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Nacos 配置中心安全问题汇总及解决方案 Know more

Nacos Concepts

NOTE: Nacos introduces fundamental concepts; understanding these systematically can help you better comprehend and effectively utilize the Nacos product.


A physical data center where resources, once created, cannot be changed.

Availability Zone

A physically independent region within the same region with separate power and network. Instances within the same availability zone have lower network latency.

Access Point

The entry domain name of a service in a region.


For tenant-level configuration isolation. Different namespaces can contain identical Group or Data ID configurations. A common scenario for namespaces is the separation of resources (like configurations, services) between development/test environments and production.


During system development, developers typically separate variables requiring changes from code into standalone managed configurations. This aims to adapt static system artifacts or deliverables (e.g., WAR, JAR files) to actual runtime environments more efficiently. Configuration management generally includes activities such as editing, storing, distributing, change management, historical versioning, and audit trails related to configurations.

Configuration Management

All activities involving configurations, including editing, storage, distribution, change management, history, and auditing.

Configuration Item

An individual configurable parameter and its value range, typically in the form of param-key=param-value. For example, setting a system’s log output level (logLevel=INFO|WARN|ERROR) is a configuration item.

Configuration Set

A collection of related or unrelated configuration items is a configuration set. In a system, a configuration file is often a configuration set containing various system configurations. A configuration set may include settings for databases, thread pools, log levels, etc.

Configuration Set ID

The ID of a specific configuration set in Nacos. The Data ID is one of the dimensions for organizing configurations, typically following a naming rule akin to Java packages (e.g., for global uniqueness, though not mandatory.

Configuration Group

A group of configuration sets in Nacos, another dimension for organization. Meaningful strings (e.g., Buy or Trade) distinguish configuration sets with identical Data IDs. If the configuration group name is not specified when creating a configuration in Nacos, it defaults to DEFAULT_GROUP. Common scenarios include different applications or components using the same configuration types, like database_url and MQ_topic.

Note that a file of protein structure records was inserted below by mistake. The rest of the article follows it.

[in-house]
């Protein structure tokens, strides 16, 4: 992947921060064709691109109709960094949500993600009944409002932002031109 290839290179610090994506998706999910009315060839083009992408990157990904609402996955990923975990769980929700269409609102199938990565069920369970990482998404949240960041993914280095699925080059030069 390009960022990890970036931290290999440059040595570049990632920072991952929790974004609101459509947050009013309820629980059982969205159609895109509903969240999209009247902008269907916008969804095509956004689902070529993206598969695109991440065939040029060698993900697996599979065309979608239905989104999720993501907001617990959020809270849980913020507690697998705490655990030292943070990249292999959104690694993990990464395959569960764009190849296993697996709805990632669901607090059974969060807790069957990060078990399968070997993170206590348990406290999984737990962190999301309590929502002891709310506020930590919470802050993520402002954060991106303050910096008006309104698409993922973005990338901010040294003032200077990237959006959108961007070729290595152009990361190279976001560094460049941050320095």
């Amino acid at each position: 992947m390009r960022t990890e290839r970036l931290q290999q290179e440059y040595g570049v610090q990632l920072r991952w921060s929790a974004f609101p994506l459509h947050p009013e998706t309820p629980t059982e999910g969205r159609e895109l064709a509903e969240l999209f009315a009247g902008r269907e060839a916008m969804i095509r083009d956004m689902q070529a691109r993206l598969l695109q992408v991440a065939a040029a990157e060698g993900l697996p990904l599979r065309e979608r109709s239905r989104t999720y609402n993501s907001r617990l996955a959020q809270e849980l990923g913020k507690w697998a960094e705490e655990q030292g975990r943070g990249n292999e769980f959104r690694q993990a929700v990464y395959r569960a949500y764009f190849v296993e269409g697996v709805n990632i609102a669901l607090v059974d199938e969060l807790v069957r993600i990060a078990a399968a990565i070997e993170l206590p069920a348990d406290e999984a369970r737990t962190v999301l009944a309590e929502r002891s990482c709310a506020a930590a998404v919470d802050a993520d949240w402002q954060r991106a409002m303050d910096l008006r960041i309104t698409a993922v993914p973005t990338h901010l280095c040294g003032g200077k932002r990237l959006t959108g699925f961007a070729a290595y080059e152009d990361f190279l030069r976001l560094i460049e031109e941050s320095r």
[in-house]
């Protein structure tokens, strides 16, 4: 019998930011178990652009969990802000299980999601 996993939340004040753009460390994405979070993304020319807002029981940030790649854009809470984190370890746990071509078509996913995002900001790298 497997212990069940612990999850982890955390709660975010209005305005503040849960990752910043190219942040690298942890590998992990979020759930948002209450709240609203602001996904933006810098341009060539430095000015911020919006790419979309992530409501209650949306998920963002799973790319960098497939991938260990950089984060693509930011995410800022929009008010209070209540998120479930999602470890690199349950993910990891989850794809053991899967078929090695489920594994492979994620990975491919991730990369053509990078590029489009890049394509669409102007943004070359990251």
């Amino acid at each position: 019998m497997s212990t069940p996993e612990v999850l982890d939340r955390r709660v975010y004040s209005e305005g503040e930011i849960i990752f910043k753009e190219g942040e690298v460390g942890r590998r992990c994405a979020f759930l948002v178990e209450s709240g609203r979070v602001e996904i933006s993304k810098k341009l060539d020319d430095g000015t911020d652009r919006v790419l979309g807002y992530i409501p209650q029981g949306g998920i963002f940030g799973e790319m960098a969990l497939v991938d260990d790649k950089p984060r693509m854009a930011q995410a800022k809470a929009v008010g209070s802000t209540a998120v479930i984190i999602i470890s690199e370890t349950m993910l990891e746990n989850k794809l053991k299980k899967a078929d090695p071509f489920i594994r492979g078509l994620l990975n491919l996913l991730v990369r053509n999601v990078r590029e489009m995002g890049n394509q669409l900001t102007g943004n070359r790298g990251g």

Configuration Snapshot

The Nacos client SDK generates local snapshots of configurations. These serve to enhance the system’s overall disaster recovery capability when the client cannot connect to the Nacos Server. Configuration snapshots resemble local commits in Git or caches, updated at appropriate times but without expiration.


Software functionality provided over a network via predefined interfaces for clients.

Service Name

The identifier for a service, allowing unique determination of the referred service.

Service Registry

A database storing service instances and load balancing strategies.

Service Discovery

In computer networks,探测服务实例的地址和元数据(usually by service name) and providing them to clients through predefined interfaces.


Descriptive information of Nacos data (configurations and services), such as service versions, weights, disaster recovery strategies, load balancing policies, authentication configurations, and various custom labels (labels). Ranging from service-level, cluster-level, to instance-level metadata.


An attribute of a service identifying the service provider.

Service Group

Different services can be categorized under the same group.

Virtual Cluster

All service instances under the same service form a default cluster, which can be further divided into virtual clusters as needed.


A process with an accessible network address (IP

) providing one or more services.


An instance-level configuration. Weights are floating-point numbers. Higher weights result in more traffic directed to that instance.

Health Check

Inspects the health of instances attached to a service to determine if they can provide service. Based on the check results, instances are marked healthy or unhealthy. When requesting resolution for a service, unhealthy instances are not returned to clients.

Health Protection Threshold

To prevent healthy instances from being overwhelmed by traffic due to too many unhealthy instances, this threshold, a float between 0 and 1, ensures that even unhealthy instances are returned to clients when the ratio of healthy instances to total service instances falls below this value. Although some traffic is lost, this safeguards the remaining healthy instances from collapsing under pressure and avoids a cascading failure.